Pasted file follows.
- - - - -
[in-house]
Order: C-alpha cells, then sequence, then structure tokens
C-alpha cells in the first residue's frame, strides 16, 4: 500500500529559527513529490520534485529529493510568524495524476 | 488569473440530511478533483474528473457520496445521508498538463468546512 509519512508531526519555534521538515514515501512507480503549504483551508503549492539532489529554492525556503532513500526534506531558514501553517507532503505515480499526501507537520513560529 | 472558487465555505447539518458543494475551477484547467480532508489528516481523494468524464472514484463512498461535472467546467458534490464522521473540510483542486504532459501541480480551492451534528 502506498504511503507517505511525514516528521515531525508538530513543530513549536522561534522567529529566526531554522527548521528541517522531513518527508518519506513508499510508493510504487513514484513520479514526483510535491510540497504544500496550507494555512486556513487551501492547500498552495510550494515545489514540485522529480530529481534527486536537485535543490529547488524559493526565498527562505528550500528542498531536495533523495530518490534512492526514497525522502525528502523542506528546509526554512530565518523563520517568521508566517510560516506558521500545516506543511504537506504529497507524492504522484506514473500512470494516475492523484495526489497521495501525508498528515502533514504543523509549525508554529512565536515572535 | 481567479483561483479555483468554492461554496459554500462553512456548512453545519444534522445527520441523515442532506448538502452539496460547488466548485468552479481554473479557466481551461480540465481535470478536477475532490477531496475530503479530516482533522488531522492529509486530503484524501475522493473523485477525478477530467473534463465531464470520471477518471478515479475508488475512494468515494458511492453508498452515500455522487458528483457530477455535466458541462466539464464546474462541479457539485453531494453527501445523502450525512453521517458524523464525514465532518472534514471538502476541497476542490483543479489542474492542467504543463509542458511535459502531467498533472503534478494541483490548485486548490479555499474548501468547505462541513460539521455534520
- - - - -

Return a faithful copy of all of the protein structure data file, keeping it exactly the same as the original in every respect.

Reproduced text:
[in-house]
Order: C-alpha cells, then sequence, then structure tokens
C-alpha cells in the first residue's frame, strides 16, 4: 500500500529559527513529490520534485529529493510568524495524476 | 488569473440530511478533483474528473457520496445521508498538463468546512 509519512508531526519555534521538515514515501512507480503549504483551508503549492539532489529554492525556503532513500526534506531558514501553517507532503505515480499526501507537520513560529 | 472558487465555505447539518458543494475551477484547467480532508489528516481523494468524464472514484463512498461535472467546467458534490464522521473540510483542486504532459501541480480551492451534528 502506498504511503507517505511525514516528521515531525508538530513543530513549536522561534522567529529566526531554522527548521528541517522531513518527508518519506513508499510508493510504487513514484513520479514526483510535491510540497504544500496550507494555512486556513487551501492547500498552495510550494515545489514540485522529480530529481534527486536537485535543490529547488524559493526565498527562505528550500528542498531536495533523495530518490534512492526514497525522502525528502523542506528546509526554512530565518523563520517568521508566517510560516506558521500545516506543511504537506504529497507524492504522484506514473500512470494516475492523484495526489497521495501525508498528515502533514504543523509549525508554529512565536515572535 | 481567479483561483479555483468554492461554496459554500462553512456548512453545519444534522445527520441523515442532506448538502452539496460547488466548485468552479481554473479557466481551461480540465481535470478536477475532490477531496475530503479530516482533522488531522492529509486530503484524501475522493473523485477525478477530467473534463465531464470520471477518471478515479475508488475512494468515494458511492453508498452515500455522487458528483457530477455535466458541462466539464464546474462541479457539485453531494453527501445523502450525512453521517458524523464525514465532518472534514471538502476541497476542490483543479489542474492542467504543463509542458511535459502531467498533472503534478494541483490548485486548490479555499474548501468547505462541513460539521455534520